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'Mad Max' Files For Bankruptcy


The civil trial of pro basketball player Vernon Maxwell, who is accused of knowingly giving a woman herpes, is on hold after the former Houston Rockets star filed for bankruptcy.

Maxwell, 33, who played for the Charlotte Hornets last season, filed bankruptcy papers in Atlanta on Thursday, one day before the herpes trial was set to begin here.

Under federal law, the plaintiff and all others seeking to collect from Maxwell must wait until the Georgia bankruptcy court rules on his case, something lawyers said could take years.

Sheila Rias, who claims Maxwell infected her during a brief relationship three years ago, is suing. Her attorney, Philip Bryant, only would say she is "disappointed his filing has prevented a trial."

The Associated Press was unable to reach Maxwell or his former lawyer, state Rep. Ron Wilson, who has repeatedly failed to answer phone messages left at his offices.

Earlier last week, wilson withdrew from the Maxwell case, citing the former millionaire's inability to pay him.

Maxwell's NBA salaries have averaged around $1 million since 1993-94. The hot-and-cold shooting guard known as "Mad Max" for his behavior both on and off the court made $1.54 million during the 1994-95 season.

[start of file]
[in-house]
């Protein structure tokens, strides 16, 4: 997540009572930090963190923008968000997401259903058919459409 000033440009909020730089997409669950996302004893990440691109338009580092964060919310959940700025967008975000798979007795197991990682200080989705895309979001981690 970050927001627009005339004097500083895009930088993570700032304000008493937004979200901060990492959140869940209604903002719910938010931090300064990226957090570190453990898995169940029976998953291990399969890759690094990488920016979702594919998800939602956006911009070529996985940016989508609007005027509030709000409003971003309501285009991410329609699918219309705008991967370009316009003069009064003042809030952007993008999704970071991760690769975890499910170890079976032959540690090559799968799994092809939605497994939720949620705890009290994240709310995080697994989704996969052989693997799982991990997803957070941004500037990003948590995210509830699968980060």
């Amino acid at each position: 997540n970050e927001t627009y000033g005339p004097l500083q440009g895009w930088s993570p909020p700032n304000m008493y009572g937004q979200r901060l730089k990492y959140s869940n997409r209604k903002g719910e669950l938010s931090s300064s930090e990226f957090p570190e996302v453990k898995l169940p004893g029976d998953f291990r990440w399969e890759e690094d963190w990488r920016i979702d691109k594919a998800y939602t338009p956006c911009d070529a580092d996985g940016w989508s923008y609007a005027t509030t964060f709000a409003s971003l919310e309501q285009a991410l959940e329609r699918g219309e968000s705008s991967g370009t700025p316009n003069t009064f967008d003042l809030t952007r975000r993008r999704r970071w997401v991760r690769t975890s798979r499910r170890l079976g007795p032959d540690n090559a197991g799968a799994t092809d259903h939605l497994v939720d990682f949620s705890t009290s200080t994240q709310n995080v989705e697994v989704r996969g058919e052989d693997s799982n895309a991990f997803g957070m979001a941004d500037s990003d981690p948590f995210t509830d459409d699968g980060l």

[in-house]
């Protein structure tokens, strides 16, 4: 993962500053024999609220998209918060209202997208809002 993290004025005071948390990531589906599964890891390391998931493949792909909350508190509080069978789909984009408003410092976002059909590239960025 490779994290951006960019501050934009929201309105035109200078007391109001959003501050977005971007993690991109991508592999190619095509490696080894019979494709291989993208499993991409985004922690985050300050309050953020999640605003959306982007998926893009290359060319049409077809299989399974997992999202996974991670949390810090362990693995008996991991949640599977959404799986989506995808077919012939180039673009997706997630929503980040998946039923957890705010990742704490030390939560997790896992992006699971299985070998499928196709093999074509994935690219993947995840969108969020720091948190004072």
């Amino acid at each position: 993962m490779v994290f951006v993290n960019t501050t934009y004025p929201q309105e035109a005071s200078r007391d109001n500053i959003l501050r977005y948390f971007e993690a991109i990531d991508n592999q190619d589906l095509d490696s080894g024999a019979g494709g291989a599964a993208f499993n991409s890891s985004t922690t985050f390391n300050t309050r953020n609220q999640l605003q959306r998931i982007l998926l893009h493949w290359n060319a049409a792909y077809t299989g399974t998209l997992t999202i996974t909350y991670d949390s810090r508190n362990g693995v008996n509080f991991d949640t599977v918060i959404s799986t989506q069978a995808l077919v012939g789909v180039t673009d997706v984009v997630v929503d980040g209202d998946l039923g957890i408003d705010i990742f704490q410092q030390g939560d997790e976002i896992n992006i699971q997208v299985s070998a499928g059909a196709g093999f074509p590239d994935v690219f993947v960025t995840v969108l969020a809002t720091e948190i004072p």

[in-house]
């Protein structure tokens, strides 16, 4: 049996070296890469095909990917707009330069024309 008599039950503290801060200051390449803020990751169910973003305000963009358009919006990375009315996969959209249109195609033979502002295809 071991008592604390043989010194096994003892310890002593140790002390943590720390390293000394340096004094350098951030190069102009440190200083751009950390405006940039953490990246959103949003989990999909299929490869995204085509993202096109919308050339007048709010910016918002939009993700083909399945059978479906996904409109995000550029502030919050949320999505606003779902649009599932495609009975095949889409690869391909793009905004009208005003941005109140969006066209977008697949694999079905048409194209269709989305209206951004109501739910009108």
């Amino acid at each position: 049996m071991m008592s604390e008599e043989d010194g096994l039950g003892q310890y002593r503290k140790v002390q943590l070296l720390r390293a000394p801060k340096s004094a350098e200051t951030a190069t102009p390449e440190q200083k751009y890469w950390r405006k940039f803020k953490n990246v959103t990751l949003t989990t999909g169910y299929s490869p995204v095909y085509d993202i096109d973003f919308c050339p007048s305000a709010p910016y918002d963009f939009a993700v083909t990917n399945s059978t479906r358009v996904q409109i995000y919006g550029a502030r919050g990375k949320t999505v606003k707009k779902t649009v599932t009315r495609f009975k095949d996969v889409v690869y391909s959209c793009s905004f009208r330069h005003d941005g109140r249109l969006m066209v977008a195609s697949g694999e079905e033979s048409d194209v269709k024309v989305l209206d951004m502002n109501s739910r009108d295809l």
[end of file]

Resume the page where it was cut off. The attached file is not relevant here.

But his bankruptcy petition indicates his affinity for fancy cars has left him strapped. His two biggest creditors are the lenders who financed his Ferrari and an auto leasing company in Philadelphia, where he played in 1995-96.

Maxwell, who served a 90-day jail sentence earlier this year for a 1995 marijuana conviction, was unable to pay court fines of $762 and $750 in May because of his financial problems, Wilson told state District Judge John Donovan.

Donovan ordered Maxwell to pay Ms. Rias $592,000 in February 1996 when Maxwell failed to respond to the suit. Maxwell received a new trial after claiming he had been served improperly, then received a third trial after another default judgment.

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